Wednesday, November 14, 2007

Austin and Alice

Since I am partially colorblind, I have never felt quite as confident with painting as I have with drawing. Even so, I was more pleased with the way this painting of my father turned out than any other painting I have done.

By the way, my father is Austin, not Alice.

Painted in 1982 (I think), the painting was an experimental oil painting. I had never painted a portrait before that was set in a natural background. Up until that time, all my paintings were fantastic and dealt with imaginary beings and settings. This painting of my father was inspired by a photograph of him out in the Mojave Desert, which was one of his favorite places to be. It captures him well and anyone who knew him would recognize the likeness and the appropriateness of the setting.

I may have tried to incorporate too many different influences but even twenty-five years later I still find the combination pleasing. The upper background was prepared with a textured gesso and the painting was inspired by Monet. For the foreground I prepared my own mixture of Japan drier and gesso that forced the surface to crack, which was painted over with a wash so that the paint would seep into the cracks to give them definition.

In the 1970s I was listening to albums on vinyl records, which meant that while you listened you could analyze the artwork on the large album covers. The album covers that impressed me the most were the Yes covers by Roger Dean and the Welcome to My Nightmare cover by Drew Struzan. With apologies to my father, this album cover influenced how I rendered him in the above painting. Struzan imitates a 1920's stylization that is crisp and clear and has patterned embellishments, that are usually seen in drawings and advertisements rather than paintings. These appear as sharp edged flat lines for shadows and highlights. (Note Alice Cooper's top-hat, hair, hands and the bottom of his vest.)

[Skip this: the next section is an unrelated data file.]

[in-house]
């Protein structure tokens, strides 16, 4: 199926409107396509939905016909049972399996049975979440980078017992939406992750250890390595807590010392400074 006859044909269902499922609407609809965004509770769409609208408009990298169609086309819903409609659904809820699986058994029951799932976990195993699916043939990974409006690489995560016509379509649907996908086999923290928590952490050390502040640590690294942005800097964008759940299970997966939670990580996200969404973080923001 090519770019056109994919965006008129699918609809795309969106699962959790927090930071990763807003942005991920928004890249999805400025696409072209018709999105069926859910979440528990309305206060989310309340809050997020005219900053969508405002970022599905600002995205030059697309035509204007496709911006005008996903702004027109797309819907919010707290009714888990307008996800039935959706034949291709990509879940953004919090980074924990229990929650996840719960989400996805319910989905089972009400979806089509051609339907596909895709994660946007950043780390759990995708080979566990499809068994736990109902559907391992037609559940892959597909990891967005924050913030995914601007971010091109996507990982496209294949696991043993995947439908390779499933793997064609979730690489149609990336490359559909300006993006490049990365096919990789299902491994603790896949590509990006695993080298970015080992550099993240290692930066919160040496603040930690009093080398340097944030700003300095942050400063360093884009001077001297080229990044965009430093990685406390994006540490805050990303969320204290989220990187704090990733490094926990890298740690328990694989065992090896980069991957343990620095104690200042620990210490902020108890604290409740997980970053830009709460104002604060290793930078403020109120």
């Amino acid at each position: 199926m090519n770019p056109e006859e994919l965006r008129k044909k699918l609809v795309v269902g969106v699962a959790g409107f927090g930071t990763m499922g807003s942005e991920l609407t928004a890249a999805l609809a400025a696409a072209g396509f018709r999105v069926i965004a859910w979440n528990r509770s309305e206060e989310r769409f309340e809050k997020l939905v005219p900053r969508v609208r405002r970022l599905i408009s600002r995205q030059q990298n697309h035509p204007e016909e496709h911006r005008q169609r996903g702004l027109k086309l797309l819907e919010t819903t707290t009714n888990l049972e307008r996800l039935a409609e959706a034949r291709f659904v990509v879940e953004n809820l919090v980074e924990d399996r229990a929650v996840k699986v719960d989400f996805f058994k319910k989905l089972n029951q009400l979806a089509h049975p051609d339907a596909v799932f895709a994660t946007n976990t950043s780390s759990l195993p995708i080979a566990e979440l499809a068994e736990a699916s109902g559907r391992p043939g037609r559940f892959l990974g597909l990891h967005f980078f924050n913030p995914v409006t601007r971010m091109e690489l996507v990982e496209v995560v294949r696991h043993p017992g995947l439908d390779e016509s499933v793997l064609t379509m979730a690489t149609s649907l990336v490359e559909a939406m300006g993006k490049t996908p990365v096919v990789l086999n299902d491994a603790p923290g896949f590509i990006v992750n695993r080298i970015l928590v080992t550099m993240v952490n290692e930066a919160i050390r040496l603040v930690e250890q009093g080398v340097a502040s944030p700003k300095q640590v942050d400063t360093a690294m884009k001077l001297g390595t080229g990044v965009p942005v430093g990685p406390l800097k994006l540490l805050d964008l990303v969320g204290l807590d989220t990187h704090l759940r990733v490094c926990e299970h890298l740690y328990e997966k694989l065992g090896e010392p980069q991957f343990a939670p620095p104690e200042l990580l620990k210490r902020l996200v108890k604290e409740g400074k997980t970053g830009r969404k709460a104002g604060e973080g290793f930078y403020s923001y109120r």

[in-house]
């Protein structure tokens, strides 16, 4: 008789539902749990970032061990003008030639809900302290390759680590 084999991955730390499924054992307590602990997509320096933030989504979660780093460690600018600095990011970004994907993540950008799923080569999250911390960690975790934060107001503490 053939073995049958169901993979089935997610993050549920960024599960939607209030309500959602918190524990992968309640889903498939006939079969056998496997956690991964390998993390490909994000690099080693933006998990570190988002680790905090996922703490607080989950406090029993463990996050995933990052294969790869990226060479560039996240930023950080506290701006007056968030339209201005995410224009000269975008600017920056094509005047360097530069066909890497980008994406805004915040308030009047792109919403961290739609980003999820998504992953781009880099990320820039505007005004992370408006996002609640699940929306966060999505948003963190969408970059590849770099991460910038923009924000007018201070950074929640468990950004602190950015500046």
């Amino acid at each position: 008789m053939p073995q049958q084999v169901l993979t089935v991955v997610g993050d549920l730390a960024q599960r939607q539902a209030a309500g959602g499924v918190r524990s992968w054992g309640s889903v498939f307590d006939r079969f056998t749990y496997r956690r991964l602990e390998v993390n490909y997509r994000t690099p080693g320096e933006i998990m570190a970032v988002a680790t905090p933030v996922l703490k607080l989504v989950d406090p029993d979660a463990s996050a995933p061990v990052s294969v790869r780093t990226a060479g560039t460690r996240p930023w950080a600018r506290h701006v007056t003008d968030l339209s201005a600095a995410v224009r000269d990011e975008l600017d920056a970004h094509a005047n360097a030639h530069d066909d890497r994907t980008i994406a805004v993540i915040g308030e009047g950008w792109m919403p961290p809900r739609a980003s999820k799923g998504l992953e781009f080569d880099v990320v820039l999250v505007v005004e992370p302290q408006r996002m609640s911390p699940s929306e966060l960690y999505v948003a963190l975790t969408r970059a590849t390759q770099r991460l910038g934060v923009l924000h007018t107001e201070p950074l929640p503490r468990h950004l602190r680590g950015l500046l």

The painting of my dad is not as crisp nor as precisely stylized as Struzan's but it was the main influence to the style. Due to the informal setting of my father's portrait, in contrast to the formal setting for Alice Cooper, I rendered the lines in my dad's shirt more organically and not so rigidly as in Alice's tuxedo.

For me though, the best thing about the painting is not who influenced my technique; it is that it reminds me of the person who most influenced my ideal for character and integrity.

Welcome to My Nightmare - Artist: Drew Struzan

Monday, November 12, 2007

The Flock of Sheep

There once was a flock of sheep
Who eyed a green hillside so steep
The shepherd ran away
And the wolves came to play
That unfortunate flock of sheep

Saturday, November 3, 2007

Killers From Space

My wife has observed more than once that I am the "other demographic" that people talk about but she never believed those people actually existed. Saint Austin's Pub is the place to be for the "other demographic" - including the types of movies that we watch. This is why we will never be highlighted on Google's "Blogs of Note". But the "other demographic" (OD) would never openly care about such a thing - all the while secretly wishing to find itself there.